Astronomers using radio telescopes in New Mexico and California have discovered a giant, rotating disk of material around a young, massive star, indicating that very massive stars as well as those closer to the size of the Sun may be circled by disks from which planets are thought to form. This is the most massive young star for which such a disk has yet been found. Debra Shepherd of the California Institute of Technology (Caltech) and Stan Kurtz of the National Autonomous University of Mexico, used the National Science Foundation's Very Large Array (VLA) radio telescope and telescopes of Caltech's Owens Valley Radio Observatory (OVRO) to make a detailed study of an object called G192.16-3.82, in the constellation Orion. They announced their findings at the American Astronomical Society's meeting in Austin, TX, today. What astronomers call Young Stellar Objects (YSOs) -- stars still in the process of formation -- are enigmatic objects, both drawing in material from their surroundings and expelling material outward at the same time. "The details of the interaction between these two processes are poorly understood," Shepherd said. "In addition, most theories are based on observing low-mass stars, and we don't know if things work the same way with higher-mass stars." "We now have the first unambiguous evidence for a rotating disk around a high-mass star that also is powering an outflow," Shepherd said. "We need to make more observations to confirm the finding, but this information will help test theories of how such young stellar objects operate." It has been difficult to study massive star formation, because massive stars are rarer than smaller ones, they tend to form in clusters, making observations more difficult, and there are few of them forming relatively nearby. The object that Shepherd and Kurtz chose is reasonably isolated. "We think it provides us with a good laboratory for studying the process," Kurtz said. The young star at the core of G192.16-3.82 is

  11. Astronomers Discover First Negatively-charged Molecule in Space

    NASA Astrophysics Data System (ADS)

    2006-12-01

    Cambridge, MA - Astronomers have discovered the first negatively charged molecule in space, identifying it from radio signals that were a mystery until now. While about 130 neutral and 14 positively charged molecules are known to exist in interstellar space, this is the first negative molecule, or anion, to be found. "We've spotted a rare and exotic species, like the white tiger of space," said astronomer Michael McCarthy of the Harvard-Smithsonian Center for Astrophysics (CfA). By learning more about the rich broth of chemicals found in interstellar space, astronomers hope to explain how the young Earth converted these basic ingredients into the essential chemicals for life. This new finding helps to advance scientists' understanding of the chemistry of the interstellar medium, and hence the birthplaces of planets. McCarthy worked with CfA colleagues Carl Gottlieb, Harshal Gupta (also from the Univ. of Texas), and Patrick Thaddeus to identify the molecular anion known as C6H-: a linear chain of six carbon atoms with one hydrogen atom at the end and an "extra" electron. Such molecules were thought to be extremely rare because ultraviolet light that suffuses space easily knocks electrons off molecules. The large size of C6H-, larger than most neutral and all positive molecules known in space, may increase its stability in the harsh cosmic environment. "The discovery of C6H- resolves a long-standing enigma in astrochemistry: the apparent lack of negatively charged molecules in space," stated Thaddeus. The team first conducted laboratory experiments to determine exactly what radio frequencies to use in their search. Then, they used the National Science Foundation's Robert C. Byrd Green Bank Telescope to hunt for C6H- in celestial objects. In particular, they targeted locations in which previous searches had spotted unidentified radio signals at the appropriate frequencies. They found C6H- in two very different locations-a shell of gas surrounding the evolved red giant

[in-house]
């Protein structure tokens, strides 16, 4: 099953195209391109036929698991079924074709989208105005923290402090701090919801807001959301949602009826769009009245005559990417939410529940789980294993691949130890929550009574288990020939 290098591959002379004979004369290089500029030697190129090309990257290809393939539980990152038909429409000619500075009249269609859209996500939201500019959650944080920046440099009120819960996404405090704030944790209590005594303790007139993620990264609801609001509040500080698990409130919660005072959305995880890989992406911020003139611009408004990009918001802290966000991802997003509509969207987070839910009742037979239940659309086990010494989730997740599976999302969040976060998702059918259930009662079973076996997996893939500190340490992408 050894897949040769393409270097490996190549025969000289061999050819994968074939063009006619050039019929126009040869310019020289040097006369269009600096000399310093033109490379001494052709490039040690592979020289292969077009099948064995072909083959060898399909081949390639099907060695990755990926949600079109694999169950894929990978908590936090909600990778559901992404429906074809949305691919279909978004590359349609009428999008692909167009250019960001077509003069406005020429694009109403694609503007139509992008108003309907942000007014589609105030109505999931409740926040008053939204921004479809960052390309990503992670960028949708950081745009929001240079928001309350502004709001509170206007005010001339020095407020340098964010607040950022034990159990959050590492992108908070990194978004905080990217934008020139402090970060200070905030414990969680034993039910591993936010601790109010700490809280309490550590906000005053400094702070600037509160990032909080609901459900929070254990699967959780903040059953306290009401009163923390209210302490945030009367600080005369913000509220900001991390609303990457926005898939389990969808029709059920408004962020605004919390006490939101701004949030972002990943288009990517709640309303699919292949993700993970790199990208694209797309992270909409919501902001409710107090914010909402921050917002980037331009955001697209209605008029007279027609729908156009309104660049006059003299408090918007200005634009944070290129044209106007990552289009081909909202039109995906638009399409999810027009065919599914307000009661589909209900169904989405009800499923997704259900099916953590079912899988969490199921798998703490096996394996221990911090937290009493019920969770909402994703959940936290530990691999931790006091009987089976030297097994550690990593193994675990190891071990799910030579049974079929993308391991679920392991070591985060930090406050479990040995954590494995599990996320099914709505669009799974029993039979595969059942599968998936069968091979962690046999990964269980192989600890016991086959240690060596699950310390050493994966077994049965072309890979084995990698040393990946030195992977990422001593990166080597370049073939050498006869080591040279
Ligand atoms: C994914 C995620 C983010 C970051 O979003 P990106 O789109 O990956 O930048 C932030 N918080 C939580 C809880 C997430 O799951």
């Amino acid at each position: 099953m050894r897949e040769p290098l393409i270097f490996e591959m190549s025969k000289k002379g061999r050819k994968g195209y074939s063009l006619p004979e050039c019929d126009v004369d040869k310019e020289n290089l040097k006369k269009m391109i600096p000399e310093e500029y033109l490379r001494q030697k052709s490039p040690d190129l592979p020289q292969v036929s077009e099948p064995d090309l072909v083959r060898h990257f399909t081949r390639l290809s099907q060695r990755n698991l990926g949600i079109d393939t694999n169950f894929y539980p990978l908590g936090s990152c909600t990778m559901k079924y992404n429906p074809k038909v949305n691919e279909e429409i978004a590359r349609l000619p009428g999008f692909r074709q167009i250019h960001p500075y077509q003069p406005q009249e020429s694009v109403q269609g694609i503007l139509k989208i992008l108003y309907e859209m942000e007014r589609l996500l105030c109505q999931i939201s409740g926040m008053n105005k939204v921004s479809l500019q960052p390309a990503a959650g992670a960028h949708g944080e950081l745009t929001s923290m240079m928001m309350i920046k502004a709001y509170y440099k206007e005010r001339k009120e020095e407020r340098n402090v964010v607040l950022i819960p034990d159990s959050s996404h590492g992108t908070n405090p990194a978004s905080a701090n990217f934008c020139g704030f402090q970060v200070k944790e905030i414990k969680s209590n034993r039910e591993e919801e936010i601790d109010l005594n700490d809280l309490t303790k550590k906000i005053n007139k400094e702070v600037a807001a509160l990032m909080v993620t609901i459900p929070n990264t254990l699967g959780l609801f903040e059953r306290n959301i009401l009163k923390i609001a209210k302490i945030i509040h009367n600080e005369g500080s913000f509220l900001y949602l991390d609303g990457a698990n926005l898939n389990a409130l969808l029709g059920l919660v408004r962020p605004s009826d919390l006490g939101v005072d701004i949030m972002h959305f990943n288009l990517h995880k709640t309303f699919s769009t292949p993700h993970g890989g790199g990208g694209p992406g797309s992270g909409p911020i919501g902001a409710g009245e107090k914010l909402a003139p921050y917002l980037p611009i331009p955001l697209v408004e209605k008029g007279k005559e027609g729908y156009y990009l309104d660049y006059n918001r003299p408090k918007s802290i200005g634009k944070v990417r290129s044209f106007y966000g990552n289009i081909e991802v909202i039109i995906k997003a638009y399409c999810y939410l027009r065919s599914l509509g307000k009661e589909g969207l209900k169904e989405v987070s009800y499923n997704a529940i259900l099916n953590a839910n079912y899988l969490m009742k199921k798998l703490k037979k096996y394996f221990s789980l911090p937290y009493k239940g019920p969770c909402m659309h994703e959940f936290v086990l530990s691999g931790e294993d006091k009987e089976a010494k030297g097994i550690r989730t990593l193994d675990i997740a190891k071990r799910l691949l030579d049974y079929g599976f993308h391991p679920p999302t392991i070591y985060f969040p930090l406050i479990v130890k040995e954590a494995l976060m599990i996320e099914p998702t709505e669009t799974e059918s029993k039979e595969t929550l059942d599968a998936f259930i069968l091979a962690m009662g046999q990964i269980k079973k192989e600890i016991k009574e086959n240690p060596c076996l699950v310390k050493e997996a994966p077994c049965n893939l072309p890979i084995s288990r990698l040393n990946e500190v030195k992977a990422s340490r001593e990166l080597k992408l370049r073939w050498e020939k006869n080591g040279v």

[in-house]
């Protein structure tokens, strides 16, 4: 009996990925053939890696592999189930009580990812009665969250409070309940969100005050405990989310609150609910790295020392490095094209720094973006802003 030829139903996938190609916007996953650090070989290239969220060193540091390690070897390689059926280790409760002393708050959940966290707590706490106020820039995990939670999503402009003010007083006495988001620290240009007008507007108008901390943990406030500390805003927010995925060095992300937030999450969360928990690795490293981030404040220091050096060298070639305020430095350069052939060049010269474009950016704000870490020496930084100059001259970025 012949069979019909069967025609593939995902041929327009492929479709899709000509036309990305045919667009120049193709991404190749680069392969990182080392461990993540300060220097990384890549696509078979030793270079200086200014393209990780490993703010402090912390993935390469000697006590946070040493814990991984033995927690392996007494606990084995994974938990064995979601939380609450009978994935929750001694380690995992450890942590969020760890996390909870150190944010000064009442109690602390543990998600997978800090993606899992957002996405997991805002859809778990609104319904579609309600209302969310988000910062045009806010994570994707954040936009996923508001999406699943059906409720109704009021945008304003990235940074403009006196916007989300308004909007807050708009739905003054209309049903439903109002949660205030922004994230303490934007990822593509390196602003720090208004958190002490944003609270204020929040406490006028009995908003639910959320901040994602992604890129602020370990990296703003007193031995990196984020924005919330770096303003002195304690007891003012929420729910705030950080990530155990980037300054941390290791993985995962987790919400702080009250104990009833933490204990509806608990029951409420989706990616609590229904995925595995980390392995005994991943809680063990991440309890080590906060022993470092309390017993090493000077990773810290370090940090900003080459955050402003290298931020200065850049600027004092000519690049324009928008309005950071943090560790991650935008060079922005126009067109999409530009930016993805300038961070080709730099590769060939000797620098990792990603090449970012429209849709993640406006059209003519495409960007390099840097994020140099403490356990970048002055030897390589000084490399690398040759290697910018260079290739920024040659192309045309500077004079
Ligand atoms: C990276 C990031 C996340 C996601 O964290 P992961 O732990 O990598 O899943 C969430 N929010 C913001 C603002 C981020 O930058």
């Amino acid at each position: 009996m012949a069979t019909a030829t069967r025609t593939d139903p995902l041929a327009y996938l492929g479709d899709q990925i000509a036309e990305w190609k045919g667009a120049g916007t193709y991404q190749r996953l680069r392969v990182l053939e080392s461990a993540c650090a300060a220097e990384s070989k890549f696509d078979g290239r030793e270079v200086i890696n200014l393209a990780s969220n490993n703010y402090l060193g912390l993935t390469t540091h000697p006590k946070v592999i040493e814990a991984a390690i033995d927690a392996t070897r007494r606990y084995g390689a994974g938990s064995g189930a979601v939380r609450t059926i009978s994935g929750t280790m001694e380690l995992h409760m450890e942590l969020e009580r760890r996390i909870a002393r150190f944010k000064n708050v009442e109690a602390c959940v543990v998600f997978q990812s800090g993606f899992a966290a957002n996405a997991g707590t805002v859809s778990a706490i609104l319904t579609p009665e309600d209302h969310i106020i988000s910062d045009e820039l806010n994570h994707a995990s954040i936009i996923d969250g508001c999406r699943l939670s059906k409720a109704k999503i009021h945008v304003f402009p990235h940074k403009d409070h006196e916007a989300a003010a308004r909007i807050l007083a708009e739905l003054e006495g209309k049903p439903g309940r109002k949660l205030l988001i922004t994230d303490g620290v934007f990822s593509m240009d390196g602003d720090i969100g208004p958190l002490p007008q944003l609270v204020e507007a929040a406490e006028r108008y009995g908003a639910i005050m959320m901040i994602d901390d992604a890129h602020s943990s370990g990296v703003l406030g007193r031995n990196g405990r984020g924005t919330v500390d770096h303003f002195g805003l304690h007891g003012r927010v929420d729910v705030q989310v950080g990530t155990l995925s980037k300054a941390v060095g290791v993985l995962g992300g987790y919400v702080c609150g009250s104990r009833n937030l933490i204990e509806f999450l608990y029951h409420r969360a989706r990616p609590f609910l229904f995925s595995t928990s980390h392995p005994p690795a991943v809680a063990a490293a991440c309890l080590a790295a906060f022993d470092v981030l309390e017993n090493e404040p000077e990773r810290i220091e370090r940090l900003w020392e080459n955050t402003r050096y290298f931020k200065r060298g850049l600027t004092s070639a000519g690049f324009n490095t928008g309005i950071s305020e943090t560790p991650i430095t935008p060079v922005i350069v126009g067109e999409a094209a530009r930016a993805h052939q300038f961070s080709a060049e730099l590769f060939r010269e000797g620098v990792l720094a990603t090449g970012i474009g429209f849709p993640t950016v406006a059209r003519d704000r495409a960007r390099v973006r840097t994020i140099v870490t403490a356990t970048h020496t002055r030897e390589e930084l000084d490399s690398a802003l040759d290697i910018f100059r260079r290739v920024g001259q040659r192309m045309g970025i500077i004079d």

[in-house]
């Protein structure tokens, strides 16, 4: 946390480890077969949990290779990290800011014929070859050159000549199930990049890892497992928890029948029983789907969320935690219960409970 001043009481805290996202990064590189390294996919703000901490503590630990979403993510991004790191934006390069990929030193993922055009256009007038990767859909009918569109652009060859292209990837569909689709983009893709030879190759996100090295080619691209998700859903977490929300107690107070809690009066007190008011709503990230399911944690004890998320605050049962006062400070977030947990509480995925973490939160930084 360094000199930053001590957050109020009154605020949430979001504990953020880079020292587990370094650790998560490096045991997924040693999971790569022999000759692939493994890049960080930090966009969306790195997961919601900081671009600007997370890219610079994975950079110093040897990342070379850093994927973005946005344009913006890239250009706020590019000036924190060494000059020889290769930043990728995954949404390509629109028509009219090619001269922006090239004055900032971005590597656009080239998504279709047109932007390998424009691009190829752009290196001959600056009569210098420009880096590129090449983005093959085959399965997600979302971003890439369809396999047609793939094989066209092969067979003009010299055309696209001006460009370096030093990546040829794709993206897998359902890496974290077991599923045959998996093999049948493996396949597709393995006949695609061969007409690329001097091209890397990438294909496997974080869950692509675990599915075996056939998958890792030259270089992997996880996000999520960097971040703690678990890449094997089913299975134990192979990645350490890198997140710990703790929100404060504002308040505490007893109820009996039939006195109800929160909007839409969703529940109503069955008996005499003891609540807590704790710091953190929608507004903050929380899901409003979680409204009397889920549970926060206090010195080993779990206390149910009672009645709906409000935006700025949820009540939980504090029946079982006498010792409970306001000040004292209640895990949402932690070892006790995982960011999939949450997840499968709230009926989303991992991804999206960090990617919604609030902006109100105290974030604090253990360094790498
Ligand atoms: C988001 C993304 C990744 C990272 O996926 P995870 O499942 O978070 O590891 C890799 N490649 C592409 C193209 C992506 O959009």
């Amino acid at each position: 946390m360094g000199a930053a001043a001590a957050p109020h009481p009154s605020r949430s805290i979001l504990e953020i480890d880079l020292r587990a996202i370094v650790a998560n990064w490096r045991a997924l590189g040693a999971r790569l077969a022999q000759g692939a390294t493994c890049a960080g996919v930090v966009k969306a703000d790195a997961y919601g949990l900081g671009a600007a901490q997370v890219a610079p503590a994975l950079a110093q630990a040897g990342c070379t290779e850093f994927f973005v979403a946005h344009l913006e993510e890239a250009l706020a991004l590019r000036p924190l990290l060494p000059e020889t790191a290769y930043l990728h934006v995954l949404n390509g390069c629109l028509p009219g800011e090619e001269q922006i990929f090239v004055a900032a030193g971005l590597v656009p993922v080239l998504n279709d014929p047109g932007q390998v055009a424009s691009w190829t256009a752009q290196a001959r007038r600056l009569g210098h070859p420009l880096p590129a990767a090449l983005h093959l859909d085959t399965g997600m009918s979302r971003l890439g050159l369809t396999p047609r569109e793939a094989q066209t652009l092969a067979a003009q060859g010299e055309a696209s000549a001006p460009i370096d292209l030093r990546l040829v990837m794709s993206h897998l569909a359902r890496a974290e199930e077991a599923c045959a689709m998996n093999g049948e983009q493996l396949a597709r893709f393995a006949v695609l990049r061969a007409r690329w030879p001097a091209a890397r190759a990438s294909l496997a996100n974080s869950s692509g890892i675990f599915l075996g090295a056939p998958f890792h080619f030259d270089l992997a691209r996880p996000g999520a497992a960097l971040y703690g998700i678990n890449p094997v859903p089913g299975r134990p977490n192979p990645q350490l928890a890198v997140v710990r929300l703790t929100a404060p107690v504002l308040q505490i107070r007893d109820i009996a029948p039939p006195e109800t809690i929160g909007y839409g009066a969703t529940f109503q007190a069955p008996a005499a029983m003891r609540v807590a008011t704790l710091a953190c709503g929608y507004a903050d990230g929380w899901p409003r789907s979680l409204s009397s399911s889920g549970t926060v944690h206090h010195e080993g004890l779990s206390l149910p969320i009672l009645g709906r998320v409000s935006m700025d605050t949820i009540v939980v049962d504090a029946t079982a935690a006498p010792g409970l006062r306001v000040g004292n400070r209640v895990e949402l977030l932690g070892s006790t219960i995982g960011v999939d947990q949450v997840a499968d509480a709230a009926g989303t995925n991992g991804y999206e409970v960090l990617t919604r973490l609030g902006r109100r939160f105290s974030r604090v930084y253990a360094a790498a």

12. Despite Appearances, Cosmic Explosions Have Common Origin, Astronomers Discover

    NASA Astrophysics Data System (ADS)

    2003-11-01